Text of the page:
BY Ben Dain-Smith & Benjamin Hunting—When muscle car pioneer Bill Collins decided it was time to move on from his design role at DeLorean (where he penned the original take on what would become the DMC-12), he turned his attention to that most neglected of ’80s market slots: the high-performance motorhome.
There’s a good chance you’ve never even heard of the Vixen RV, and that’s for good reason. Built between 1986 and 1989, there were only ever 587 of them made in three different types; the original 21 TD, and subsequent 21 SE, and 21 XC models.
Designed by Bill Collins as his answer to the GMC motorhome, the Vixen was made to be stored in a typical garage as it was only 6 feet high and 21 feet long. While it was small, the Vixen still had all of the features you would expect of a larger motorhome.
Road trips are some of the most fun holidays you can take, and there is almost no better way to learn about the place you’re traveling through than when you hit the open road and move with the people. Unfortunately, for many of us, road trips are punctuated by stays in motels and hotels, but what if the road trip could be never-ending? This is what you get with an RV, a small comfortable home on the road, often coming with cosseting features like running water, electricity for appliances, and even, in some cases, cooking equipment.
There have been a number of popular RVs throughout the last five decades or so from the likes of Winnebago and Ford, but there have also been some you may never have heard of, like the Vixen TD 21. This unique RV has an incredible look and a lot of cool features too. Here’s the lowdown.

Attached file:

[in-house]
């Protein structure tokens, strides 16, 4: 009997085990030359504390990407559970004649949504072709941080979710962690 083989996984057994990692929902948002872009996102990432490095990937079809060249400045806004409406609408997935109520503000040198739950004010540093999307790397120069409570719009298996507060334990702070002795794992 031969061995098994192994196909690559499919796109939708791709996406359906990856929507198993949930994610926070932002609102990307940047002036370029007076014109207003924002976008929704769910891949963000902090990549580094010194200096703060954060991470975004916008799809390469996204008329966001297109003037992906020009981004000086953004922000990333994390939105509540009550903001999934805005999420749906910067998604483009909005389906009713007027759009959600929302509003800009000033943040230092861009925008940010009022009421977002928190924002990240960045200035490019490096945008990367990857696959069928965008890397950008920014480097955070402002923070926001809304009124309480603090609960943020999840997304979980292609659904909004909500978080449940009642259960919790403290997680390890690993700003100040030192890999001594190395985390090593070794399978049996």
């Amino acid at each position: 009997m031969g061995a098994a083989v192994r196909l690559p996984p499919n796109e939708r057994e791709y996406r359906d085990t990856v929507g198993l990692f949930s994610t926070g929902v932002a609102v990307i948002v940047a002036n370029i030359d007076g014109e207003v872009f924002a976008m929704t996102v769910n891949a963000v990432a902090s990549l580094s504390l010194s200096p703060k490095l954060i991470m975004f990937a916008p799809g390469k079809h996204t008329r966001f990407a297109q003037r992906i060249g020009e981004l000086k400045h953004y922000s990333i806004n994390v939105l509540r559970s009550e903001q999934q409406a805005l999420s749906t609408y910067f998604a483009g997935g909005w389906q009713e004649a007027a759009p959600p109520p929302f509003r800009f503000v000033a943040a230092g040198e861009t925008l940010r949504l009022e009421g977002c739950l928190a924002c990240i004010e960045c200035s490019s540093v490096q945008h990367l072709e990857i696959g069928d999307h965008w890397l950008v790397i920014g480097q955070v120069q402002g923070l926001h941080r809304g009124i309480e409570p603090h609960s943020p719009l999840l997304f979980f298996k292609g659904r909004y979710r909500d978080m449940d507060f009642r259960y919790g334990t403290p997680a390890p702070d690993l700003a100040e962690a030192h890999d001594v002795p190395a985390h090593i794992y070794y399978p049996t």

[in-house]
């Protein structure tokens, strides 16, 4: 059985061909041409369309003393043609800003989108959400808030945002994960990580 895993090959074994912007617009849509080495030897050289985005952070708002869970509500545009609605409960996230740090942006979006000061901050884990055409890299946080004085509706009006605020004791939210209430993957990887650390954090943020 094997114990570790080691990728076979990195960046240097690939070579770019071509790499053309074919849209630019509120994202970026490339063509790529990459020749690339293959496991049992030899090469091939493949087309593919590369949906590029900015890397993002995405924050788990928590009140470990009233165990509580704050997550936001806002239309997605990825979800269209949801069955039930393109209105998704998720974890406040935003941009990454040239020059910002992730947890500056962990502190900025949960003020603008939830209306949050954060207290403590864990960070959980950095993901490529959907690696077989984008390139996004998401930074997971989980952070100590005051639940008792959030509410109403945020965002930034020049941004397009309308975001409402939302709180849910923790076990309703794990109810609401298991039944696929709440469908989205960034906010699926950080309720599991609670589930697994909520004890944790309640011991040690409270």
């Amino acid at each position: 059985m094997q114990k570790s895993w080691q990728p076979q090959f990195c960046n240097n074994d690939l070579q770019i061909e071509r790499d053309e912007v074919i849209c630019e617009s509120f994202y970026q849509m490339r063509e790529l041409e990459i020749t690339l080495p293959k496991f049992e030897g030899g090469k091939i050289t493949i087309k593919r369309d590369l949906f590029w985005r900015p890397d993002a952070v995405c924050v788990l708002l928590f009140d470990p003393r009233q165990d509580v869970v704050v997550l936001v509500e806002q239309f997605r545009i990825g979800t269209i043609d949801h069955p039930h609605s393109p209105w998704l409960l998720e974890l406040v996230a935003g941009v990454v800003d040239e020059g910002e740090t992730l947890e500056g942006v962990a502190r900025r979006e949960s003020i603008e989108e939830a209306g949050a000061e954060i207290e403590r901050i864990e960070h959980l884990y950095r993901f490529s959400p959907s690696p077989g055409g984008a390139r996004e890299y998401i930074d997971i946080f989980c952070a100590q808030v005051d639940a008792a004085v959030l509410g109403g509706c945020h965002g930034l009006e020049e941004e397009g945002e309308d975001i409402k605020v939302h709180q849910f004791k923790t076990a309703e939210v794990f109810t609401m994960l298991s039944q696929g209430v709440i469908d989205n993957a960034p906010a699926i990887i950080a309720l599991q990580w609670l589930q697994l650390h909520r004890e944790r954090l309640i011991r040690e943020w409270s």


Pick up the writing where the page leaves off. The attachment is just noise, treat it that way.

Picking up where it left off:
A Background On The Vixen RV
The Vixen, which was called the “Driver’s RV” by some people due to its low center of gravity and wide stance, was subject to wind tunnel testing in its development to create a totally smooth fiberglass exterior top and bottom, and this was successful enough to give it a drag coefficient of less than .30.
Vixen would debut the 21 TD at the Detroit International Auto Show in 1986, and it turned more than a few heads with what at first seemed like outlandish claims about its capabilities. Collins was adamant that not only would the 21 TD best 30 mpg on the highway, but it would also crest the 100-mph mark on a long enough stretch of road—two things that motorhomes of the day were notorious for not doing, even downhill with an F5 tornado providing a tail wind.
Surprisingly, Collins was right on both counts. Although few owners would tempt fate at the time, modern Vixen stewards have entered the TD 21 in land speed contests and posted radar-verified speeds matching its advertised capabilities—not bad considering its 115-horsepower rating. The Vixen’s efficiency, however, was far easier to verify on public roads, and this combined with the vehicle’s excellent handling and the novelty of a shift-it-yourself camper of this size would quickly win it praise from all quarters of the RV community. Some owners were so tickled by their fun-to-drive motorhomes that they began to affix BMW badges to the front, reflecting the engine inside and confusing nearby dealers forced to field calls from 7 Series owners seeking the next step up in long wheelbase luxury.
The automotive press loved the vehicle upon its release giving it glowing reviews, but the general public did not seem to be convinced and only around 300 units were purchased in the first two years of business, leading the Vixen business, which was created specifically for the RV, to diversify their range, introducing the XC model, which was more of a limo-style vehicle, and finally, the SE model.